HTTP was designed for a specific use case: communication between a browser and a server. The same is true for JSON. Is also often a good idea to use HTTP ports for things like mobile apps because a significant number of people need to use them from networks that block other ports (e.g. when using corporate wi-fi). The problem is that HTTP and websockets are used inappropriately.
I am assuming that whatever technology is used, it is implemented properly. This is about choosing the right protocols and formats, not things like this:
Take an example of the inefficiency of JSON. Look at these few lines from a 500 line response from a cryptocurrency exchange API:
[[1555642860000,"0.03270000","0.03272500","0.03269900","0.03270700","153.29400000",1555642919999,"5.01456045",89,"78.14100000","2.55624430","0"], [1555642920000,"0.03271300","0.03272600","0.03269800","0.03270900","278.01000000",1555642979999,"9.09636765",106,"63.92100000","2.09131523","0"], [1555642980000,"0.03271800","0.03273900","0.03268900","0.03272900","114.33900000",1555643039999,"3.74173448",72,"83.97100000","2.74831968","0"], [1555643040000,"0.03272800","0.03273700","0.03272000","0.03272700","97.96900000",1555643099999,"3.20613676",59,"35.26100000","1.15404998","0"]]
Consider how much more compactly this could have been represented if numbers were not strings. In the string representation decimal numbers less than 10 take 13 bytes (including quotes and comma). Given the fixed number of decimal places they could be represented in Message Pack as a 32 bit int (not a float because we need exact decimals in a financial application) in five bytes. The saving is not as great with bigger numbers, but even the case where message pack does worst comparatively (numbers below 100 and above 232 ÷ 108 - approximately 42.9) the string representation takes 14 bytes whereas Message Pack takes 9 (a 64 bit integer).
There is a similar (14 vs 9 bytes - or 55% extra) wastage with the integer at the beginning, but only a byte (or a third) wasted with the one at the end. Nonetheless the bulk of the data are numbers that would take just 5 bytes as Message Pack, so JSON is doubling the bandwidth used.
One reason to choose JSON may be the availability of libraries, but Message Pack and BSON have libraries available for most languages. Developers may be more familiar with JSON but once you have a library installed it makes little difference.
The example above comes from data via websocket, but the same similar data is sent through an HTTP REST API. A lot of the time the data is going to another server so we do not need to worry about browser or firewall limitations. So why not use just TCP? In some cases people may case more about latency than lost packets (e.g. when displaying latest prices) so UDP might be a better choice. One reason for using HTTP and websockets may be so that the same API can be used to provide data to mobile apps (which may be limited by firewalls). In which case why not write HTTP and websocket wrappers around an underlying API? There are even existing websocket to plain TCP tunnels for just this purpose.
One particularly bad choice is to use JSON and REST to access something that is only accessed by other servers, such as a database server.
Custom protocols used by the typical RDBMS have a lot of advantages. I mostly use Postgres and it has excellent support for access over a Unix socket (so you can just not have network access at all, a big security win) but it works fine over TCP as well if you need remote access. When using a Unix socket you can give access to OS users which simplifies configuration. The client library handles authentication in either case, and encryption when required. Its also efficient with binary representation of floats. The use of REST means that you cannot do all of this.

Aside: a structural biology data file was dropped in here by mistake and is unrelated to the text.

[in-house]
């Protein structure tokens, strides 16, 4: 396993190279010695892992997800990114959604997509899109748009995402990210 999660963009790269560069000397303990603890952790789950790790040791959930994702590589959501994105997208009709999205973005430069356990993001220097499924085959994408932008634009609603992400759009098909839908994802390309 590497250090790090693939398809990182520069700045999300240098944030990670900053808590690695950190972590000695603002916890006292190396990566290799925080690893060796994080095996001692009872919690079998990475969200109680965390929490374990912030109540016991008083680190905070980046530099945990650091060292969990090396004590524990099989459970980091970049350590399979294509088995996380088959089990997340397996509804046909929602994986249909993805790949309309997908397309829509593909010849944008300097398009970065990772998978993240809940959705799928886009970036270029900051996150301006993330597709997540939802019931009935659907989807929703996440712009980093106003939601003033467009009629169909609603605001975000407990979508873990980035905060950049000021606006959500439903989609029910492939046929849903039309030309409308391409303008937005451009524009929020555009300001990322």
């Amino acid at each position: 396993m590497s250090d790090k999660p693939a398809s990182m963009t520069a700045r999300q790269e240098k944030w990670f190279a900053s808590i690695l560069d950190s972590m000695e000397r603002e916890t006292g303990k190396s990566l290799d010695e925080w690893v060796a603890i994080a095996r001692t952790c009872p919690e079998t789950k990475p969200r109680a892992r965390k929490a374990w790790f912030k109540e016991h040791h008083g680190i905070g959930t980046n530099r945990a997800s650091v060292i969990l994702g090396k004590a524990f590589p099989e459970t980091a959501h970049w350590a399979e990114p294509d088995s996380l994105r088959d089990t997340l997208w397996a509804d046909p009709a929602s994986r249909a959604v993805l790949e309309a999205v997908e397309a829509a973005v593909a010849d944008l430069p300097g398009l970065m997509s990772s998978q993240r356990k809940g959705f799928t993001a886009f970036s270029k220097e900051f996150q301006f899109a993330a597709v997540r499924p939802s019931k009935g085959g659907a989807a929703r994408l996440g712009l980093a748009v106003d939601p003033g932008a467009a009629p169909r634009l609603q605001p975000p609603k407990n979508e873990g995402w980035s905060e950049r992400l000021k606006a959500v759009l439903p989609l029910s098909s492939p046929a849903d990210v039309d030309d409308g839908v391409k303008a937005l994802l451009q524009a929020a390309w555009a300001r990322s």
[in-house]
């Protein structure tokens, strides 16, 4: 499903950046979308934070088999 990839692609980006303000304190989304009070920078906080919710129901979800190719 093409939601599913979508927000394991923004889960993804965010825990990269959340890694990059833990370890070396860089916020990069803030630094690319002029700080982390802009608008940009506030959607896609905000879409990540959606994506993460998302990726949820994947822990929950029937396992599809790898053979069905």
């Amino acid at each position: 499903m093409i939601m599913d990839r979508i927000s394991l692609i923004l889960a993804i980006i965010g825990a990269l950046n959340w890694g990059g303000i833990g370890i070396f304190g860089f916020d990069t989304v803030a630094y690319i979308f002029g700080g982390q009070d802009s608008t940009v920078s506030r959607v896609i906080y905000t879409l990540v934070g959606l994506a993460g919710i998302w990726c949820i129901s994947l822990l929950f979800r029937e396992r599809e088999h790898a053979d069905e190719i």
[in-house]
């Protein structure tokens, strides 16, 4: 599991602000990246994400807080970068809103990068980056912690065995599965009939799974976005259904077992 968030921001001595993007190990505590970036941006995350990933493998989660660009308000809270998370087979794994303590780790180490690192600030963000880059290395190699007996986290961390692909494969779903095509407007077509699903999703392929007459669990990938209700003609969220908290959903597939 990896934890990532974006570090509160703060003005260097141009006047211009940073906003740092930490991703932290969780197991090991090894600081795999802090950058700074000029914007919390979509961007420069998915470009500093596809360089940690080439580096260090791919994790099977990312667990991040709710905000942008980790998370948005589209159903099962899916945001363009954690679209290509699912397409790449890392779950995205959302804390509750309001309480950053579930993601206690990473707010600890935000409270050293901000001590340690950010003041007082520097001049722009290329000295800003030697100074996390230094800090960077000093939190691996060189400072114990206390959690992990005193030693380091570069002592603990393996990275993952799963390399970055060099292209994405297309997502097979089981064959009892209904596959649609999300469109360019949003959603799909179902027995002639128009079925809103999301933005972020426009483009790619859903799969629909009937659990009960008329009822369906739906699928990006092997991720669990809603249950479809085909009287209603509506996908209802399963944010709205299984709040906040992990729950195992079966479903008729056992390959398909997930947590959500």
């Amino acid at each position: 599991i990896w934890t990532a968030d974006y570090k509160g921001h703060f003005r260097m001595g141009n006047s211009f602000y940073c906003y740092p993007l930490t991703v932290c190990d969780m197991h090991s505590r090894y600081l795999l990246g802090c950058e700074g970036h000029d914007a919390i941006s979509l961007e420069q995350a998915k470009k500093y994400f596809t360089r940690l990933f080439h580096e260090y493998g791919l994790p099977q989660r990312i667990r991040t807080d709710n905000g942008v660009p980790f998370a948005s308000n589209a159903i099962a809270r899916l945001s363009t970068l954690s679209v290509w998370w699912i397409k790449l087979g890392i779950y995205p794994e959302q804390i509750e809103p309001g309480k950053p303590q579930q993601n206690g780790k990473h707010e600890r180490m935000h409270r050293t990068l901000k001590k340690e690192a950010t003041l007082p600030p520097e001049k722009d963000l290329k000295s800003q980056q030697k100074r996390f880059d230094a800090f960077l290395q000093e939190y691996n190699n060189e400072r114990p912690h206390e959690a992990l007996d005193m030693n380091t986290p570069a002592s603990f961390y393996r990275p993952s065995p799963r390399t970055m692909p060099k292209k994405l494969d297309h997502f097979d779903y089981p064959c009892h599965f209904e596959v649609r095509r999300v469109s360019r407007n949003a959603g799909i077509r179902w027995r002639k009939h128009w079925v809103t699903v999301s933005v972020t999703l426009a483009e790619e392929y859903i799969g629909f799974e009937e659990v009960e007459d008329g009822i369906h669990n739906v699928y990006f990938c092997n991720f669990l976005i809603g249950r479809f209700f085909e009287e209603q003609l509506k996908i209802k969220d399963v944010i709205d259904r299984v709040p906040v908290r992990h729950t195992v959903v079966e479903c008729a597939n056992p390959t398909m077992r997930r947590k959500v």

On top of using HTTP, many new "No SQL" databases use JSON. In some cases, such as Elasticsearch, where the expected user case is mostly text, JSON is not a problem. In others it is. Consider time series databases that use JSON (like Kairos) or another text based protocol (like Influx DB): in many cases a lot of numerical data will be sent as text.
Another thing I have come across is people implementing REST API wrappers around a database. Again, there are cases where this might be useful. The problem is that I have seen it used when people are accessing the data from other servers of their own. Just use a client for the database, use its own authentication, and firewall to limit access to your other servers' IPs. If you want a database abstraction layer, write one. You are probably going to end up writing an abstraction layer around your REST API anyway.
Again, I suspect a lot of the thinking is "bottom end web developers understand REST and JSON", but that only really matters to those implementing clients. All you need is one developer per language to implement an open source client library and you have something easier to use for everyone else.
What really worries me is that these APIs are not being developed because those using it do not understand the alternatives, but because those implementing it do not understand the alternatives. This is probably not true for the databases (which are hard to implement so likely to be done by very good developers) but shows a lot of signs of being true in other cases. Low quality developers seem to have developed cryptocurrency exchanges, and bad design has lead to the shutdown of one. In the last case part of the problem was bad platform choices, using Mongo DB for a financial system whereas anyone who understood things like race conditions would have made choices that eliminated them (transactions are essential, really ACID as a whole is essential).